Correcting the New York Times on the Impact of Clean Power Plan
In a December 7, 2016, editorial regarding President-Elect Trump's plans to nominate Oklahoma Attorney General Scott Pruitt to lead the EPA, the New York Times editorial board wrote the following about the Clean Power Plan (“CPP”):
If approved by a federal court, the plan could transform the electricity sector,
close down hundreds of coal-fired power plants and encourage the growth of
cleaner energy sources like wind and solar.
This statement is incorrect, and troublingly perpetuates a fundamental
misunderstanding of the impacts of the CPP. Most significantly, it completely ignores the substantial shifts in
power generation investment—due to low natural gas prices, conventional air
pollutant regulations, and the declining costs of renewable generation—that
have already taken place, which has resulted in significant decreases in
electric power sector CO2 emissions.
According to the Energy Information Administration (“EIA”), electric
power sector CO2 emissions fell nearly 21% between 2005 and May of
2016. These reductions were primarily the
result of a shift away from coal-fired generation. In its Annual Energy Outlook 2016: Early Release,
EIA concludes that the major drivers of coal plant retirements in 2016 are low natural
gas prices and implementation of the mercury air toxics standards
(“MATS”). These data show that the trends toward
decreased use of coal-fired generation were set in motion well before the CPP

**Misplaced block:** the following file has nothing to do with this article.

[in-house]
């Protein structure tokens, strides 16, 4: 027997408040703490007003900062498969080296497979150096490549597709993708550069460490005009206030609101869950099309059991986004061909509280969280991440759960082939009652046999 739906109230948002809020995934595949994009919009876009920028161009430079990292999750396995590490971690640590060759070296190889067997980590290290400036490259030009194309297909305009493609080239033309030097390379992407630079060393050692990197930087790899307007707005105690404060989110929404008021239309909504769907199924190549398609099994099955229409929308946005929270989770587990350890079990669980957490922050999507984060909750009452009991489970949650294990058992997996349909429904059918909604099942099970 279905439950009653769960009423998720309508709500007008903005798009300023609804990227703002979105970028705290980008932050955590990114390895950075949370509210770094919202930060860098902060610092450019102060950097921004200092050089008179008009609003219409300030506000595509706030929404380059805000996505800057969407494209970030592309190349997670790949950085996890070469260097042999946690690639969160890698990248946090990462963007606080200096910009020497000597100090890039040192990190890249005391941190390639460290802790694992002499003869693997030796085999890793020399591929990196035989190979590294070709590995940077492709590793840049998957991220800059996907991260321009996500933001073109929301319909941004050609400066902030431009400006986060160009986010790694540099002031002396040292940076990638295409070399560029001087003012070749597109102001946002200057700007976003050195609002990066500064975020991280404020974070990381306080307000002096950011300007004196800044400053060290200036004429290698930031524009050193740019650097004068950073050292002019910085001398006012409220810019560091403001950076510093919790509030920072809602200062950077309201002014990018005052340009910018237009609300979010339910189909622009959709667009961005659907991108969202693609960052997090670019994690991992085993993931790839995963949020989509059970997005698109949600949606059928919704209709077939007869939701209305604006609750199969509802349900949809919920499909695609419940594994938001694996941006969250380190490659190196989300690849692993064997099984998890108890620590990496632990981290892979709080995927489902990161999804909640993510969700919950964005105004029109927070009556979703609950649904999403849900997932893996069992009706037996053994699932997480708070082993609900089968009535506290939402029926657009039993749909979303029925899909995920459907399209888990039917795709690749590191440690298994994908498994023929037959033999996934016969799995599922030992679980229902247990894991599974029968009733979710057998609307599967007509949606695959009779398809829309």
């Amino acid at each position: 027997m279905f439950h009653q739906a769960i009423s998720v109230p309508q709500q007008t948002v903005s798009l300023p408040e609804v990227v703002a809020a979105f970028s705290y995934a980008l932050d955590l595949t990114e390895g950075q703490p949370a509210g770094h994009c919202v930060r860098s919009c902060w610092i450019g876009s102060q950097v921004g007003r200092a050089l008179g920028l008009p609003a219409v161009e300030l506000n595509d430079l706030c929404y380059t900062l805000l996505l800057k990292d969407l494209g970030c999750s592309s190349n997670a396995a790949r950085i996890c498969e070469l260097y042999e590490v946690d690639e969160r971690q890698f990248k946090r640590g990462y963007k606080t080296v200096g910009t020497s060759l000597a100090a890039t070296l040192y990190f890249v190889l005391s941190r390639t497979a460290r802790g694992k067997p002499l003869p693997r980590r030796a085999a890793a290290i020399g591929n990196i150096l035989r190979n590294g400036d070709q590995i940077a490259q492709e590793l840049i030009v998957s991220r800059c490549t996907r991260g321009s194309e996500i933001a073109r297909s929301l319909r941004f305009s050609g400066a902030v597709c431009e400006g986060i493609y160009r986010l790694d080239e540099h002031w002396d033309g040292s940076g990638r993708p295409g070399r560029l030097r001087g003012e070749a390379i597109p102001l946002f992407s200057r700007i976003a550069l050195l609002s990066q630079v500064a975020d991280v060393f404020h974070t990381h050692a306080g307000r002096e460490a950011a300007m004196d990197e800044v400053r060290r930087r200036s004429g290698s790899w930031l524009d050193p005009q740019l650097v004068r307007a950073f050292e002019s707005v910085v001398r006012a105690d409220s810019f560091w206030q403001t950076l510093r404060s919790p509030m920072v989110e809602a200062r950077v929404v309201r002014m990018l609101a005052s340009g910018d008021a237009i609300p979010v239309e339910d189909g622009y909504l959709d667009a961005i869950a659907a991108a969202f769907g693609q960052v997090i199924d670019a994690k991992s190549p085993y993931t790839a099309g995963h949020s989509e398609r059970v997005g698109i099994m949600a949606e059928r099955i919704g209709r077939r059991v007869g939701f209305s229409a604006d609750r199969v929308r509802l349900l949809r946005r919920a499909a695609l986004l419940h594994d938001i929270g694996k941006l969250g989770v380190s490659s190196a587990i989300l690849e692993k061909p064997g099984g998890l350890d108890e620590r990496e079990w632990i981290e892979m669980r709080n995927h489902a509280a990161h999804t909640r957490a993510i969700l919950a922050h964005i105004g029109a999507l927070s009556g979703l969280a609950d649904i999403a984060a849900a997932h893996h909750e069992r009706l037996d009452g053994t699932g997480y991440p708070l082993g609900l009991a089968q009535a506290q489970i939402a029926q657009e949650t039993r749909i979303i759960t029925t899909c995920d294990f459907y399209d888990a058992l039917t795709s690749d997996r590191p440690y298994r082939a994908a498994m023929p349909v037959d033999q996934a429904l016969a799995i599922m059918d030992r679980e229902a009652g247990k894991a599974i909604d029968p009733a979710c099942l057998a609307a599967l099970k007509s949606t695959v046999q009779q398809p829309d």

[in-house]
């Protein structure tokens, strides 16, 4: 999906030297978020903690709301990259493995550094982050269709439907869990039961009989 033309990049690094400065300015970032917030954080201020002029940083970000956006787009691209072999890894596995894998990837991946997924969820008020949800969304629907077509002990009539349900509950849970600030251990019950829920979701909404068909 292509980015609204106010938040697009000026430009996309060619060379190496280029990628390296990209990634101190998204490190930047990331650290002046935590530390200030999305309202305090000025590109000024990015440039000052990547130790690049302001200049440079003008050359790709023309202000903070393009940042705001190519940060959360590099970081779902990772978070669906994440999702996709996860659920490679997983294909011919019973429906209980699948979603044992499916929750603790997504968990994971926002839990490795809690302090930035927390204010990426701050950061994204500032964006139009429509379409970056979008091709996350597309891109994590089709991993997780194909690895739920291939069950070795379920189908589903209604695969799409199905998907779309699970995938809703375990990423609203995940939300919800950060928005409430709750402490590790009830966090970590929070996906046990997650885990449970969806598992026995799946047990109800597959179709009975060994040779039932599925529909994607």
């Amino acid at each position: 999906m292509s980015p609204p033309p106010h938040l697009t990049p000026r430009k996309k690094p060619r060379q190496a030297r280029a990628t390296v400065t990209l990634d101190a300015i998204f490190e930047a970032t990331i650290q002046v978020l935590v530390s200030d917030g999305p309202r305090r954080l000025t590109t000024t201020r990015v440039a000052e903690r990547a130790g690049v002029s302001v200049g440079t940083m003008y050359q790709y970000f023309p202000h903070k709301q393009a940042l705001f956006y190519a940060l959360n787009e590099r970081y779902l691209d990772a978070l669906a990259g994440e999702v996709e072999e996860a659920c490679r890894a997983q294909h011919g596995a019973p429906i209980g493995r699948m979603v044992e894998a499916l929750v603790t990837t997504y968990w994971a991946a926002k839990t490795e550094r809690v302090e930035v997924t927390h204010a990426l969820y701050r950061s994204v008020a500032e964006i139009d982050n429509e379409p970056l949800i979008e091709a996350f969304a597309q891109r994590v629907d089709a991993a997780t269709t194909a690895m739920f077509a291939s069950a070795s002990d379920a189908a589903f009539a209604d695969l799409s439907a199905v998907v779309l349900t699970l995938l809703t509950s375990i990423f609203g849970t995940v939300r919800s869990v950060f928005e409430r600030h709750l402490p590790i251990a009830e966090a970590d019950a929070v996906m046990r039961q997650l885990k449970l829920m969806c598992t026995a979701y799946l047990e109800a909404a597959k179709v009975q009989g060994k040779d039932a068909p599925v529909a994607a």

was finalized, and it seems unlikely that the stay of the never-implemented CPP
will have a material impact on these market trends.
The EIA’s analysis further concludes that in the absence of the CPP
“emissions rise slightly over the projection [in EIA’s reference case with the
CPP], but remain at least 19% below 2005 levels in all years.”
A more nuanced analysis
by the Bipartisan Policy Center (“BPC”) finds that “lower natural gas prices
will drive many of the power sector trends projected under the Clean Power
Plan.” The BPC analysis concludes that
the 2022 CPP targets will be reached under a business-as-usual scenario.
Projecting further into the future, the analysis concludes that over much of
2022 to 2030 interim period, business-as-usual GHG emissions will remain below
the CPP’s mass goals, allowing the creation of a bank of allowances that could
be used in future years for CPP compliance.
Therefore, while it is possible (and the BPC model projects) that the
electric power generation sector may make additional investments in
lower-carbon generation when the CPP is implemented, these projected future
reductions would not be mandated by the CPP itself.
While the CPP could have the impact of creating long-term signals
towards lower-carbon generation, it is a mistake to ascribe the shift in the
United States’ generation mix to a single regulation that has yet to take effect. Rather, broader underlying market
dynamics—including lower natural gas, wind, and solar prices—and other
environmental regulations have set in motion a transition in the energy
industry that the CPP sought to enshrine.
Therefore, while the precise trajectory that power sector CO2
emissions follow may change without the CPP, the transformation of the
generation sector was already well underway and is likely to continue into the